United States District Court, W.D. Pennsylvania
MEMORANDUM OPINION 
Patricia L. Dodge Magistrate Judge
reasons that follow, the Motion for Summary Judgment of
Defendant Darla Cowden (ECF No. 120) is denied.
Anthony Sides, is an inmate currently housed at SCI Pine
Grove. He is proceeding pro se in this civil action,
which he brings under 42 U.S.C. § 1983. During all
events in question, Plaintiff was housed at SCI Fayette in
its Restricted Housing Unit ("RHU"). He filed
j his Amended Complaint, which is the
operative complaint, on June 20, 2018. (ECF No. 31).
Defendant Cowden, who is a Physician Assistant at SCI
Fayette, is one of several defendants named in the Amended
brings two claims against Defendant Cowden. In his first
claim, he alleges in the Amended Complaint that she was
deliberately indifferent to his serious medical needs in
violation of his rights under the Eighth Amendment because
she denied and/or delayed medical treatment to him for his
fractured ribs. (ECF No. 31, ¶¶ 10-25).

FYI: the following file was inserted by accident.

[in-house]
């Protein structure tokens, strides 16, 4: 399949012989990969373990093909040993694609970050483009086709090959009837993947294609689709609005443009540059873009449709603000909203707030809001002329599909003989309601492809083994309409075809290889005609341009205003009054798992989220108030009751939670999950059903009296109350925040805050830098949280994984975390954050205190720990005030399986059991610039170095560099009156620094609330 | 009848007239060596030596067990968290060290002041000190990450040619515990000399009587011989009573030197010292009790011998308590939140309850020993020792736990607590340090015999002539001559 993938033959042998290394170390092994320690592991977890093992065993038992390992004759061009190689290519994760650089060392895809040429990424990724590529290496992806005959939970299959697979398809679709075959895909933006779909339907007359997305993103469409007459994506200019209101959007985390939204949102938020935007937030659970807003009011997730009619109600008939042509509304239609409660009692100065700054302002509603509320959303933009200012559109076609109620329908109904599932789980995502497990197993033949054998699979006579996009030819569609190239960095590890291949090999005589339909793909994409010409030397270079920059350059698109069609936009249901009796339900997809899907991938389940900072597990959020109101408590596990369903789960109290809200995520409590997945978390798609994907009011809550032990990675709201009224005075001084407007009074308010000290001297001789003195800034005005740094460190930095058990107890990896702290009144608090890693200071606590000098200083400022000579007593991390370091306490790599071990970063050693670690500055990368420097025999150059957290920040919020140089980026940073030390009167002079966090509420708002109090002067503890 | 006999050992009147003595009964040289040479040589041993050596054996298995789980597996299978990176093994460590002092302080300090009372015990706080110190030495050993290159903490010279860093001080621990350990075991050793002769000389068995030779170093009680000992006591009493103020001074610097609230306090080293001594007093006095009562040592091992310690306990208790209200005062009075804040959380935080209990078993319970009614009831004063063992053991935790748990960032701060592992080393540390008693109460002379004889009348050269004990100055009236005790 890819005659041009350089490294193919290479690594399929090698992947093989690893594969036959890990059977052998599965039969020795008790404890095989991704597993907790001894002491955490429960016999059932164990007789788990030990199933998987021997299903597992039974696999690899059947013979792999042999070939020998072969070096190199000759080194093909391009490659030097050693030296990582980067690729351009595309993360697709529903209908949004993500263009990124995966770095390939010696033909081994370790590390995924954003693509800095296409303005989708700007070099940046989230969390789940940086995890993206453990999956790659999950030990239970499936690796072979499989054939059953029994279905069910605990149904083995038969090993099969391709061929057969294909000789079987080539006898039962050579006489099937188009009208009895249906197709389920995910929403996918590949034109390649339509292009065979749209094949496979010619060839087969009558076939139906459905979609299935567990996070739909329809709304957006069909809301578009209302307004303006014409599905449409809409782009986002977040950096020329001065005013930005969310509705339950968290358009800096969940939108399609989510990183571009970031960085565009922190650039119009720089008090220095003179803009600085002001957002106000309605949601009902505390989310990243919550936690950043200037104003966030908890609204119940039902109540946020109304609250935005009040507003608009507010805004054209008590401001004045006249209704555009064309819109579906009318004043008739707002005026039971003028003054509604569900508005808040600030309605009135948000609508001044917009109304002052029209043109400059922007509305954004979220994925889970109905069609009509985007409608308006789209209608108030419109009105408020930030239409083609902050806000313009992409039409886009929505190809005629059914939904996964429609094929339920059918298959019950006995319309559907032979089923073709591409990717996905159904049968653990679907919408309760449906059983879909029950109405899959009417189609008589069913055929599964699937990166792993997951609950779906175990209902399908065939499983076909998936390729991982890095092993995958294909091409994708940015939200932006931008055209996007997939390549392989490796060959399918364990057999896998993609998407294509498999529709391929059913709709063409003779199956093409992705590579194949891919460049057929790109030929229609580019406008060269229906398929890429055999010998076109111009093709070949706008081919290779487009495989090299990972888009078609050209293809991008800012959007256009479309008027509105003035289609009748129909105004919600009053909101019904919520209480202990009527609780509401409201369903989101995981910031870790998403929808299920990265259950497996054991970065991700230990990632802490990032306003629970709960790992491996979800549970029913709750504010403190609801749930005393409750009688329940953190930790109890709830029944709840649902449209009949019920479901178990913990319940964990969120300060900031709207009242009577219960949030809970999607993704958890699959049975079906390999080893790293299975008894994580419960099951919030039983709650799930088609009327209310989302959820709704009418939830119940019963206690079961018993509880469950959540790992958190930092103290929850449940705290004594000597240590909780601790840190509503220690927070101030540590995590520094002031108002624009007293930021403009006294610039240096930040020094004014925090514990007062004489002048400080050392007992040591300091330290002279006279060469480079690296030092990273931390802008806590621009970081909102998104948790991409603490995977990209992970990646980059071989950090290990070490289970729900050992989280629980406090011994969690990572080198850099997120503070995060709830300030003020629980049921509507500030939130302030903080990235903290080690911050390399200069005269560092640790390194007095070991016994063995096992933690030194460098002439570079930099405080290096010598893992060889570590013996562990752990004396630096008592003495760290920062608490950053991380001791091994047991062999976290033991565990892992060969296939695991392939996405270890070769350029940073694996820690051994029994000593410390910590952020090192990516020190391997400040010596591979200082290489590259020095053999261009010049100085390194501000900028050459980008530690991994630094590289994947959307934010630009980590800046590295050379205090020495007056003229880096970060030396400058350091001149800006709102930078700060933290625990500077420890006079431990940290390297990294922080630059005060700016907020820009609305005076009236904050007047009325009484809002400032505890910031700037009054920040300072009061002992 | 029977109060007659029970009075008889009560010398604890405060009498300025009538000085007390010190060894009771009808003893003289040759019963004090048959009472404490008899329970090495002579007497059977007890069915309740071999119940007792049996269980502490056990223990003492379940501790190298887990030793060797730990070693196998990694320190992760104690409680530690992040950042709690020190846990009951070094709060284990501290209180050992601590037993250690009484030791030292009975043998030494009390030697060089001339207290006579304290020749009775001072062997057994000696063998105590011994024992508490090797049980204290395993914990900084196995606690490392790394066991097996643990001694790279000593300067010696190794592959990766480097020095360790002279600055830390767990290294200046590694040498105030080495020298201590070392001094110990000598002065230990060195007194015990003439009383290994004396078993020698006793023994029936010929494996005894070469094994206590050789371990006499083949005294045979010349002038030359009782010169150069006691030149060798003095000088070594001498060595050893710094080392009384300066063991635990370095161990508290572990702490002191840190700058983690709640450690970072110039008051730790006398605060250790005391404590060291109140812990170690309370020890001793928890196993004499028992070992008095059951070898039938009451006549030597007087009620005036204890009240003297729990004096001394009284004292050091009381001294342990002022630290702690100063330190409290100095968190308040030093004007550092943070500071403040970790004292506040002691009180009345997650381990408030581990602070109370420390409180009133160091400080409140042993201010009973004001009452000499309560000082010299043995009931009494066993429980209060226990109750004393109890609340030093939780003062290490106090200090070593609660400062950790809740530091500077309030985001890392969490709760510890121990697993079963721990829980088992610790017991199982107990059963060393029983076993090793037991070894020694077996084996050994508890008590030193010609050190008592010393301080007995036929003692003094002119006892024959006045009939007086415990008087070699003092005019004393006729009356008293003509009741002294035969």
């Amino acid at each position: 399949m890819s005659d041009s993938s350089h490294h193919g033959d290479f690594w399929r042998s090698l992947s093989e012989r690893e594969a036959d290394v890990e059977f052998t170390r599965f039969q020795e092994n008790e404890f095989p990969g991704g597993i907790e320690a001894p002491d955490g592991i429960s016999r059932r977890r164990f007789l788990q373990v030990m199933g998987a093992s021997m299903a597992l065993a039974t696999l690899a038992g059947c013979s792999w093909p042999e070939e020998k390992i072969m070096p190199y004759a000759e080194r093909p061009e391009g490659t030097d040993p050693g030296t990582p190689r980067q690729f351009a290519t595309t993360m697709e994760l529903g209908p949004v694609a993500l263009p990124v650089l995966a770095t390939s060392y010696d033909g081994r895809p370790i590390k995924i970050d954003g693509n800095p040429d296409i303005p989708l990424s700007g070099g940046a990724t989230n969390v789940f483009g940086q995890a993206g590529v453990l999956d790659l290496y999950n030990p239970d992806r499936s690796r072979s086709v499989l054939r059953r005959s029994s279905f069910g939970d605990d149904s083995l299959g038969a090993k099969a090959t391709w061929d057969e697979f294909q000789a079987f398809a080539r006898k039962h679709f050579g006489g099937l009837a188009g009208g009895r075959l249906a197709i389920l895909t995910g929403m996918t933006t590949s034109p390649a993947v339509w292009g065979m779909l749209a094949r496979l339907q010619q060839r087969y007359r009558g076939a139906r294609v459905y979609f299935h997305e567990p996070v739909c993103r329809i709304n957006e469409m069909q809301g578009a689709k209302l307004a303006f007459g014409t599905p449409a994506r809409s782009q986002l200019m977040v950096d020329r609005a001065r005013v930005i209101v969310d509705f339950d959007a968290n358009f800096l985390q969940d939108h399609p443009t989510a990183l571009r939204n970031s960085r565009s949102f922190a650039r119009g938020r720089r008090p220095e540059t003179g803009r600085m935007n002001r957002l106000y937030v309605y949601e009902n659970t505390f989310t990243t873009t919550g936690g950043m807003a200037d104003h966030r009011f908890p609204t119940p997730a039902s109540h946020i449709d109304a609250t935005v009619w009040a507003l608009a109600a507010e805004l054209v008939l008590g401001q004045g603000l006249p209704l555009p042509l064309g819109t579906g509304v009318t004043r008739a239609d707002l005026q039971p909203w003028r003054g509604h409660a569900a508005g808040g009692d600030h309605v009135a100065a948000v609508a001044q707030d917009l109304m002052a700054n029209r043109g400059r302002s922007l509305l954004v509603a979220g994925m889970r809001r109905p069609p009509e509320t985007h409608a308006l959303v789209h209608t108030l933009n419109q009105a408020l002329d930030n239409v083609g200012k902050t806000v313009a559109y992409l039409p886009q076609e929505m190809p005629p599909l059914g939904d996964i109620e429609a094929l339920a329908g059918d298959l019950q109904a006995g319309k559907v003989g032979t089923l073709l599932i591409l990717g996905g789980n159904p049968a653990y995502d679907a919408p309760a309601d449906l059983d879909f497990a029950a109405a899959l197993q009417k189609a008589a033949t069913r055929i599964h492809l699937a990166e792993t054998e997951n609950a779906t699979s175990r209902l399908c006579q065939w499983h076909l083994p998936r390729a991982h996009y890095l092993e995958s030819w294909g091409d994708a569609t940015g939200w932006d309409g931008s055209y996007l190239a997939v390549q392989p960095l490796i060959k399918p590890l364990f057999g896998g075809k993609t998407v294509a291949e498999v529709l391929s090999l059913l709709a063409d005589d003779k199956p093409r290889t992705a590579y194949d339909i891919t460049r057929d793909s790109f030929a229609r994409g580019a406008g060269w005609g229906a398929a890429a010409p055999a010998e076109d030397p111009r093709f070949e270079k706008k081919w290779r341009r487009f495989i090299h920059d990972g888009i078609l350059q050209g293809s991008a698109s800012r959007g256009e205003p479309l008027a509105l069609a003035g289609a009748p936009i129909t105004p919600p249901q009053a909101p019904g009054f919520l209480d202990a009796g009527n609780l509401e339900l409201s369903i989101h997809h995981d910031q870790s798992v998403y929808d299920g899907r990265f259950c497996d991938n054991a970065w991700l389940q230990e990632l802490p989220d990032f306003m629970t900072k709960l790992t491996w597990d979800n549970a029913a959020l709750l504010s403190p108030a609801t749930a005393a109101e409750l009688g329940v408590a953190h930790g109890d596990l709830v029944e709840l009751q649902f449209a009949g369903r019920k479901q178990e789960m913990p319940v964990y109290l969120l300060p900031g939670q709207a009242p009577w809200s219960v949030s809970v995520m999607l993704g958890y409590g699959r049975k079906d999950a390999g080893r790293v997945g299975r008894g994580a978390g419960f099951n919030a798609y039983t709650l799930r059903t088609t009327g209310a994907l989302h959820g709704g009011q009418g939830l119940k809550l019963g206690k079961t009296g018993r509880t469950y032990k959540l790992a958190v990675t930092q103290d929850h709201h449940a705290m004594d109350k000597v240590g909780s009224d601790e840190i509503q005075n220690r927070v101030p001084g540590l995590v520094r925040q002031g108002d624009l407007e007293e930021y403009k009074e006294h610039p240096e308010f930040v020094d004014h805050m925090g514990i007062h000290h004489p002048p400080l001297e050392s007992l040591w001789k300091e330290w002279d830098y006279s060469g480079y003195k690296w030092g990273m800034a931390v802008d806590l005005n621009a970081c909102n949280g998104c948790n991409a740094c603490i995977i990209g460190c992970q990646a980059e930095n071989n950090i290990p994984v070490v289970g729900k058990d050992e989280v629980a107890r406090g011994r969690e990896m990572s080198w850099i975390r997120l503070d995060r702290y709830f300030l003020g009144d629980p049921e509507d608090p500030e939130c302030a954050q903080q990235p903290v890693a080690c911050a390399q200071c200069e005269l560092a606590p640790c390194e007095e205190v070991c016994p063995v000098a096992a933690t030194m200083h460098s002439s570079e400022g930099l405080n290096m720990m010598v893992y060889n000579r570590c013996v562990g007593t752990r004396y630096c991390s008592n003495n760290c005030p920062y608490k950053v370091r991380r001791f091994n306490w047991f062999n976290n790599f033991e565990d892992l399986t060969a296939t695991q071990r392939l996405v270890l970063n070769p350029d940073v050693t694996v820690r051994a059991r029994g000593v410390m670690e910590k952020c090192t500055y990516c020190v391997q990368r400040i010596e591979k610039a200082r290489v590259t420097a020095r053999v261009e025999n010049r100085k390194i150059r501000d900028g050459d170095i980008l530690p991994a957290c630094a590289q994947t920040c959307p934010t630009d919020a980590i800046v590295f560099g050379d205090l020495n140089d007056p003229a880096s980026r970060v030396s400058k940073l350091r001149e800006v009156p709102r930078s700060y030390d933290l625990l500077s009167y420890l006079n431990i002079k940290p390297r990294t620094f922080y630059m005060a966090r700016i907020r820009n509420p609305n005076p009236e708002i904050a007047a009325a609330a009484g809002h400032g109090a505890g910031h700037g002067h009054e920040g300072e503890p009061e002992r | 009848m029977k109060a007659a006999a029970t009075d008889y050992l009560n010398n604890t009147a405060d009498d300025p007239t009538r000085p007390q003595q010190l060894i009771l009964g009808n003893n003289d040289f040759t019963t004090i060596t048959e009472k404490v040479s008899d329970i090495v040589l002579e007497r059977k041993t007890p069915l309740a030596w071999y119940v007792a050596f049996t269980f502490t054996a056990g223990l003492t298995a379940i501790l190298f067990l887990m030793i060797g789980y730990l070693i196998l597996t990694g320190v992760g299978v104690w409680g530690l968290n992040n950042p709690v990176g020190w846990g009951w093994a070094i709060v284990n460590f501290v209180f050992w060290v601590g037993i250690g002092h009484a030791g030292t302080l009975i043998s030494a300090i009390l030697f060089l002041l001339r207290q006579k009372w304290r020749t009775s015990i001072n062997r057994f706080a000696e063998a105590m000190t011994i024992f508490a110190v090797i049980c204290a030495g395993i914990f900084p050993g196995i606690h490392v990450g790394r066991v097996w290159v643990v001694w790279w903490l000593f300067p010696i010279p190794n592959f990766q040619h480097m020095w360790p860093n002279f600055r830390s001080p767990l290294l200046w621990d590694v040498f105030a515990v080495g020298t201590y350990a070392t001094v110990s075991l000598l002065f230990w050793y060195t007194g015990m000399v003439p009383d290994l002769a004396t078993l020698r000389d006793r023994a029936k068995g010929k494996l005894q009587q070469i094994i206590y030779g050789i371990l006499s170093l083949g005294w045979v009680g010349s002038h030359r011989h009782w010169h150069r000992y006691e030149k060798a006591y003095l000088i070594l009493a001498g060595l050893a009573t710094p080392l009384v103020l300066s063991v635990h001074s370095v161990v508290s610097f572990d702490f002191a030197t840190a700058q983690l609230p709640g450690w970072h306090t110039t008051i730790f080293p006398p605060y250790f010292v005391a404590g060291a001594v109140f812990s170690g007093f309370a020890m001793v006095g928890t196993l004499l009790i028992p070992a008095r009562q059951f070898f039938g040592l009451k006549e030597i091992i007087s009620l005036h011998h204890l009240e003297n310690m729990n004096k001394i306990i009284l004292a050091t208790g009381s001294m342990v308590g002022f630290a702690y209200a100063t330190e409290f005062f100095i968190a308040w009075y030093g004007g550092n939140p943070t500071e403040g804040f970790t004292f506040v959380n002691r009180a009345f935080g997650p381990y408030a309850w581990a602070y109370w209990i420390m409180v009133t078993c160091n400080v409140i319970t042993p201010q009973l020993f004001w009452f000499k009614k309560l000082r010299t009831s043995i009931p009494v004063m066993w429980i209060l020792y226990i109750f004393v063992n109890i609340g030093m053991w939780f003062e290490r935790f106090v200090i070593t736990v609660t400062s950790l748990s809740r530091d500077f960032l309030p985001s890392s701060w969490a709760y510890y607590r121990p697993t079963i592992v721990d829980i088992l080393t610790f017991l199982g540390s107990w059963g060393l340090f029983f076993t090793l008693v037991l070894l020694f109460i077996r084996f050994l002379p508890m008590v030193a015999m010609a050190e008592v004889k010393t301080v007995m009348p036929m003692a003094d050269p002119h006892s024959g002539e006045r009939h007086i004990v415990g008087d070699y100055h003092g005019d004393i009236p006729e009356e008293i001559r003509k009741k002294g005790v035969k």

Specifically, Plaintiff alleges that he fell from his bed on
May 19, 2017 and, as a result, he fractured his ribs and
exacerbated a preexisting injury to his back. (Id.,
¶¶ 10, 12). He alleges he informed Defendant Cowden
of how and where he injured himself on May 22, 2017 and that
she denied and/or delayed him medical care until X-rays that
were taken in late June 2017 (approximately 39 days after he
injured himself) confirmed that his ribs were fractured.
(Id., ¶¶ 13-25). In his second claim,
Plaintiff alleges that Defendant Cowden violated the right to
privacy afforded to him by the Fourteenth Amendment because
information about his sexually transmitted disease
("STD"), and his treatment related to it, were
disclosed to other inmates and staff during the sick call
visits she conducted at his cell door. (Id.,
before the Court is Defendant Cowden's Motion for Summary
Judgment (ECF No. 120) and supporting documents (ECF Nos.
121-122). Plaintiff filed a brief in opposition to summary